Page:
Altered mitochondrial fusion drives defensive glutathione synthesis in cells able to switch to glycolytic ATP production
OPEN Biochimica et biophysica acta. Molecular cell research | 15 Sep 2020
DA Patten, S McGuirk, U Anilkumar, G Antoun, K Gandhi, G Parmar, MA Iqbal, J Wong, RB Richardson, J St-Pierre, RS Slack and ME Harper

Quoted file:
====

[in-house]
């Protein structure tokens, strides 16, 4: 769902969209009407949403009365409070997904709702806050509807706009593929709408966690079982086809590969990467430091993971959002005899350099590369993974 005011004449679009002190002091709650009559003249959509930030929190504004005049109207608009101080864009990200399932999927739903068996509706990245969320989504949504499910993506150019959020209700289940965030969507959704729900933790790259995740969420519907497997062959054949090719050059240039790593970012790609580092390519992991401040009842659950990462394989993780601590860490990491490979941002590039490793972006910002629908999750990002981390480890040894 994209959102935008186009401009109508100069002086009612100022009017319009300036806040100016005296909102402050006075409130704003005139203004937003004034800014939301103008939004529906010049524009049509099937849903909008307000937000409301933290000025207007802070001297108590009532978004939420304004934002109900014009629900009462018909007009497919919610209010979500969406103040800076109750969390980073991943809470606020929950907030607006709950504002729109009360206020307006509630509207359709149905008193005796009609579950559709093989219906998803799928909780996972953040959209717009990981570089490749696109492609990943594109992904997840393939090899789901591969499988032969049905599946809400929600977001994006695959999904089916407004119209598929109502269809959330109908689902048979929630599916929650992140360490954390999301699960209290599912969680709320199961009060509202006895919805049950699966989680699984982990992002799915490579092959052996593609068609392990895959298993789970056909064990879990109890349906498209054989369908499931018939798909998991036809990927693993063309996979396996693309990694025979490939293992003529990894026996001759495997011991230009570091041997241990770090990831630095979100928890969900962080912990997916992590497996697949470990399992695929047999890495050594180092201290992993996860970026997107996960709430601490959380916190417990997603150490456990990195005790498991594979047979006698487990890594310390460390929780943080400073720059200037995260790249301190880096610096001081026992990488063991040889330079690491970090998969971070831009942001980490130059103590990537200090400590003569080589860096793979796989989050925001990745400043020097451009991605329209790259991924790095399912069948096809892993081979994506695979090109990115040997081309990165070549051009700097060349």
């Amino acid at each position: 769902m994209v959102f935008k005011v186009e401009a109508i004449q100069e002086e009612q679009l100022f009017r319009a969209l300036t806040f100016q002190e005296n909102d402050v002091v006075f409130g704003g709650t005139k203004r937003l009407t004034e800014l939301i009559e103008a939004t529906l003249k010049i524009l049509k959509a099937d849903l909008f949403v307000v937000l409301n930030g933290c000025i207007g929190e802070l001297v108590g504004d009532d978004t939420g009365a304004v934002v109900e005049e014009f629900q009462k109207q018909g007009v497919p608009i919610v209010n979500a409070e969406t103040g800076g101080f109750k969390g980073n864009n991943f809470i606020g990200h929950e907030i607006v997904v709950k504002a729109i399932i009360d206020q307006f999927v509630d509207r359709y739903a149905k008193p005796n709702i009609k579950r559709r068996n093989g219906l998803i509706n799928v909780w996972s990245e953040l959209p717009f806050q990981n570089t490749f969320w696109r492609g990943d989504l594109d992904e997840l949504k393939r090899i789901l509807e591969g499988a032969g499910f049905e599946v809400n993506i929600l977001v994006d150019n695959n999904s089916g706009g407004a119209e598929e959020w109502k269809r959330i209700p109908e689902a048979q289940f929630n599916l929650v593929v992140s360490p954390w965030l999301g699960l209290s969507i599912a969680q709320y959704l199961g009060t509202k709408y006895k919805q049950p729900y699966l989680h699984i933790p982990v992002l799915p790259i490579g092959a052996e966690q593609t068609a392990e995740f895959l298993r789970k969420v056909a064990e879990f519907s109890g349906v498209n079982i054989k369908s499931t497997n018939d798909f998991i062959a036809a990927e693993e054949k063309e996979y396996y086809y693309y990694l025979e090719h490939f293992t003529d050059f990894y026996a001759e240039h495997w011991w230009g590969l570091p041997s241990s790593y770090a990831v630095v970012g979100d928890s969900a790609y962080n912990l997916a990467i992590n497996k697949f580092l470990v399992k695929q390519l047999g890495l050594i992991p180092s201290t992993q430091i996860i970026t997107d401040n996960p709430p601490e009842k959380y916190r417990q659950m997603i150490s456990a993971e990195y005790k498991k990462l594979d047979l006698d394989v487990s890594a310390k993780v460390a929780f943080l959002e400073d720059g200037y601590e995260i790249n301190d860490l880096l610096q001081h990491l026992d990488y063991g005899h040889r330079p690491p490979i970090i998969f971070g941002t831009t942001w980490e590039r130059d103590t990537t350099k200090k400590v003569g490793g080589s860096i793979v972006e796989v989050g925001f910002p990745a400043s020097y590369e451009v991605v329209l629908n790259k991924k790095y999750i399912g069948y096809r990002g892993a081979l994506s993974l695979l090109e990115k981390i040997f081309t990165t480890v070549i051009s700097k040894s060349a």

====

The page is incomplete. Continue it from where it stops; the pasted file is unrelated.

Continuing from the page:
Mitochondria are highly dynamic organelles. Alterations in mitochondrial dynamics are causal or are linked to numerous neurodegenerative, neuromuscular, and metabolic diseases. It is generally thought that cells with altered mitochondrial structure are prone to mitochondrial dysfunction, increased reactive oxygen species generation and widespread oxidative damage. The objective of the current study was to investigate the relationship between mitochondrial dynamics and the master cellular antioxidant, glutathione (GSH). We reveal that mouse embryonic fibroblasts (MEFs) lacking the mitochondrial fusion machinery display elevated levels of GSH, which limits oxidative damage. Moreover, targeted metabolomics and 13C isotopic labeling experiments demonstrate that cells lacking the inner membrane fusion GTPase OPA1 undergo widespread metabolic remodeling altering the balance of citric acid cycle intermediates and ultimately favoring GSH synthesis. Interestingly, the GSH precursor and antioxidant n-acetylcysteine did not increase GSH levels in OPA1 KO cells, suggesting that cysteine is not limiting for GSH production in this context. Post-mitotic neurons were unable to increase GSH production in the absence of OPA1. Finally, the ability to use glycolysis for ATP production was a requirement for GSH accumulation following OPA1 deletion. Thus, our results demonstrate a novel role for mitochondrial fusion in the regulation of GSH synthesis, and suggest that cysteine availability is not limiting for GSH synthesis in conditions of mitochondrial fragmentation. These findings provide a possible explanation for the heightened sensitivity of certain cell types to alterations in mitochondrial dynamics.
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